Ahmet Güneştekin

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Reflection and Resumption

Ahmet Güneştekin’s survey exhibition Reflection and Resumption will be on view simultaneously at Vasarely Museum, Janus Pannonius Museum and Zsolnay Museum from November 15 to February 1. The exhibition is going to be one of the largest museum survey exhibitions which display founder of an art movement in art history and a contemporary Turkish artist together in a museum exhibition.

Janus Pannonius Museum presents artist’s works in a solo show, Vasarely Museum will display Güneştekin’s works along with the iconic paintings of Victor Vasarely, founder of op art movement and Zsolnay Museum will present artist’s new ceramic works with its permanent ceramic collection.

Reflection and Resumption features the artist’s works in various mediums such as op paintings, dimensional works that artist refers to as optical cages, carpet and patchworks, all in the genre of op art, and artist’s ceramics manufactured in the world famous porcelain factory of Kütahya, a sister town of Pécs. Embracing a diverse range of work and bringing together two prominent artists, the survey exhibition speaks of the dialogue between the works of Victor Vasarely and Ahmet Güneştekin and traces the genealogy of this dialogue.

József Sárkány, the art historian specialized in contemporary Hungarian art including the work of Victor Vasarely and Kemal Orta, art director of Güler Sanat Gallery of Ankara, will curate Güneştekin’s show in Pécs.

Numerous prominent exhibitions have rediscovered Vasarely’s art in the last decade in Milan, Cairo, Vienna, Brussels, Madrid, Gordes and Istanbul, attracting hundreds of thousands of visitors. The realisation of Güneştekin’s show in Vasarely’s hometown of Pécs, for József Sárkány, is also related to this series of events.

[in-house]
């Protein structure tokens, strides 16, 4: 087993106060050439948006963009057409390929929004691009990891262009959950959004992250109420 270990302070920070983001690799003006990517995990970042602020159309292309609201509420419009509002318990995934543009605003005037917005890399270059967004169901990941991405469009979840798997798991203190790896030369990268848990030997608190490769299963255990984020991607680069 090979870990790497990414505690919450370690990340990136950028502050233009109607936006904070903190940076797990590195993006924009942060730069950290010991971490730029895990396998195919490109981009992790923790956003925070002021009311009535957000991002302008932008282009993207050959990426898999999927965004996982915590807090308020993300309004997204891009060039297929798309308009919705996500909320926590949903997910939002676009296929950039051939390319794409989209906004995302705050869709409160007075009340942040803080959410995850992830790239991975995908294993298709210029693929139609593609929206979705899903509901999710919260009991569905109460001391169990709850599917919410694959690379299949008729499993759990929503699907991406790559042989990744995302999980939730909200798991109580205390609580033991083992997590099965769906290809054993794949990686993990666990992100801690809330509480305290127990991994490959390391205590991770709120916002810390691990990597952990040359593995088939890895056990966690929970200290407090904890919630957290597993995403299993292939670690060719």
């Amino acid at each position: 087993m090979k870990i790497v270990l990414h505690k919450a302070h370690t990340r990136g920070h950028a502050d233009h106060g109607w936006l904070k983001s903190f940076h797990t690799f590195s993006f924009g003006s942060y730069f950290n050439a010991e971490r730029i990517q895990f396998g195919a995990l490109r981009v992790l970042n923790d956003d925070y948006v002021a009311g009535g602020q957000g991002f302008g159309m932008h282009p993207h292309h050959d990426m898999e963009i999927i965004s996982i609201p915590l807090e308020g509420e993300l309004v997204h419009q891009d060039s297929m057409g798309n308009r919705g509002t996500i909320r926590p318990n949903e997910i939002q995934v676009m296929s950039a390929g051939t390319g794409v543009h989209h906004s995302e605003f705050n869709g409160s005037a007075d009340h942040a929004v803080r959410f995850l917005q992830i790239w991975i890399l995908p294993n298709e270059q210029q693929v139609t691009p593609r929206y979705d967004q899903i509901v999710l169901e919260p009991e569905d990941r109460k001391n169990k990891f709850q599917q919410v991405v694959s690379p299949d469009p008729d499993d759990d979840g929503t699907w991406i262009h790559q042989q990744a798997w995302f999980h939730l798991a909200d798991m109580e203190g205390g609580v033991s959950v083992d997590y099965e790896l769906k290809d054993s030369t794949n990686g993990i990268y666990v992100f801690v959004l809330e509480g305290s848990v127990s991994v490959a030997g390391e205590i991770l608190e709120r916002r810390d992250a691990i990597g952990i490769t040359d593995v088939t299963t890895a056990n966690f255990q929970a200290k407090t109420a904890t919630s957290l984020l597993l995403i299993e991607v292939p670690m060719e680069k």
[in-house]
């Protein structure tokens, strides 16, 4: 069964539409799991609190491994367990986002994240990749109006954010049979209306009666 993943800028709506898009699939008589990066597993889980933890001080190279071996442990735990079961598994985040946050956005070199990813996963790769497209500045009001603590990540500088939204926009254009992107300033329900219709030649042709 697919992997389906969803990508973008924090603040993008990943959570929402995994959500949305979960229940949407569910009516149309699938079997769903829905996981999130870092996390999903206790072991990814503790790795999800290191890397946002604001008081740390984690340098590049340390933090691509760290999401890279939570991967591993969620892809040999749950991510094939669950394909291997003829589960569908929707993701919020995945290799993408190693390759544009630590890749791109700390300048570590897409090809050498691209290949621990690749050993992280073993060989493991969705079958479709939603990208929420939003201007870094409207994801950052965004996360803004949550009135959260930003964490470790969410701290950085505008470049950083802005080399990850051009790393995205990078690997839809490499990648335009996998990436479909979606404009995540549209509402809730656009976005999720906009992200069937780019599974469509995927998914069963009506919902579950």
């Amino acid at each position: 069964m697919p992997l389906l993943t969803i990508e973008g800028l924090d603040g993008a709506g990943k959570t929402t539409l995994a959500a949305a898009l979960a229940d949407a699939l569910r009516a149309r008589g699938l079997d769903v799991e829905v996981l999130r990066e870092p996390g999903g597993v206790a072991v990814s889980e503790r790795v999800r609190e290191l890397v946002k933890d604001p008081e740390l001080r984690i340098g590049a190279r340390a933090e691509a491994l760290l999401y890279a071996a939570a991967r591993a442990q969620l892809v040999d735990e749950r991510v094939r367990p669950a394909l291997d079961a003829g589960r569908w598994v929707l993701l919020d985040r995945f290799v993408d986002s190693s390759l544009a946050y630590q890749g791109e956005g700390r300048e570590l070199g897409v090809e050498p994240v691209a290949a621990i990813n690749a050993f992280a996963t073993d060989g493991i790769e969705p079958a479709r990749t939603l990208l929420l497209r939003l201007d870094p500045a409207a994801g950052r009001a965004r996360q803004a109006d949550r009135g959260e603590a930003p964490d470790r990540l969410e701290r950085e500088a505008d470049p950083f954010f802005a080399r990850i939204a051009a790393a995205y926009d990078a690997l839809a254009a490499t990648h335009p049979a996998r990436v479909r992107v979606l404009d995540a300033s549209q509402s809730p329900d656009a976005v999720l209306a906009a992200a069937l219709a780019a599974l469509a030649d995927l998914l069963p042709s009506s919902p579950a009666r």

The artist applies techniques used by Vasarely in his op art paintings in order to enhance the three-dimensional effect of the forms created by perspective distortion. This metamorphosis of the form is further enhanced by colour contrasts; the contrasts of cold, warm, dark and light shades. For Sárkány, there is an important difference, though, between the method applied by Güneştekin and Vasarely: while Vasarely always worked with flat surfaces and homogeneous colours to create his geometrical optical illusions, Güneştekin creates extremely rich surfaces within the colour spots. Vasarely’s paintings are sterile and precise and they are engineered compositions into which sometimes more playful solutions find their way, as often happens when the goal is to provoke the viewers’ eye with illusionistic spaces, ambiguous situations and compositions.

Güneştekin’s art is more of a universal nature, Sárkány emphasizes. He reacts to the most important questions of creation and humanity and gives place to playfulness in a different way. The illusion of a cosmic, inter-planetary space reigns on several of his works of art. At this setting the viewer can discover stories grouped around two tightly related topics. They are mythological stories about creation, the love of gods and humans, birth and rebirth.

The abstract, geometrical works of Vasarely are characterized by optical effects of movement, and by unstable, ambiguous images. These visual games are used for merely formal motives in his work, while Güneştekin uses them rather for their potential as metaphors. For Kemal Orta, Güneştekin attempts to find new ways of expression for his figurative abstraction for his unique technique by intertwining it with Op art. Rather than as an end in itself, he considers Op art as a means of expanding his artistic practice.

Artist’s works, states József Sárkány, presented in Pécs seek answers to the most essential question of life, that is, creation. Most probably that is why his artworks have very strong intellectual and emotional content and the colours he most frequently uses are the innumerable shades of red and yellow. They are the colours of the Sun, which sometimes transform into a white brilliance; the colours of life and the universe.

Reflection and Resumption, accentuates the phenomenon of spiritual love, exploring the concepts of creation and existence. The cohesion and juxtaposition of the artworks in the exhibition space generate a pattern revealing the way artist investigates the elements of monotheistic religions, ancient Greek mythologies and Anatolian and Mesopotamian legends. The survey exhibition, in this sense, endeavours to give the audience the opportunity to journey through the transformation of the idea of optical illusion within Güneştekin’s work, Op art through a new lens and thus in new realms.

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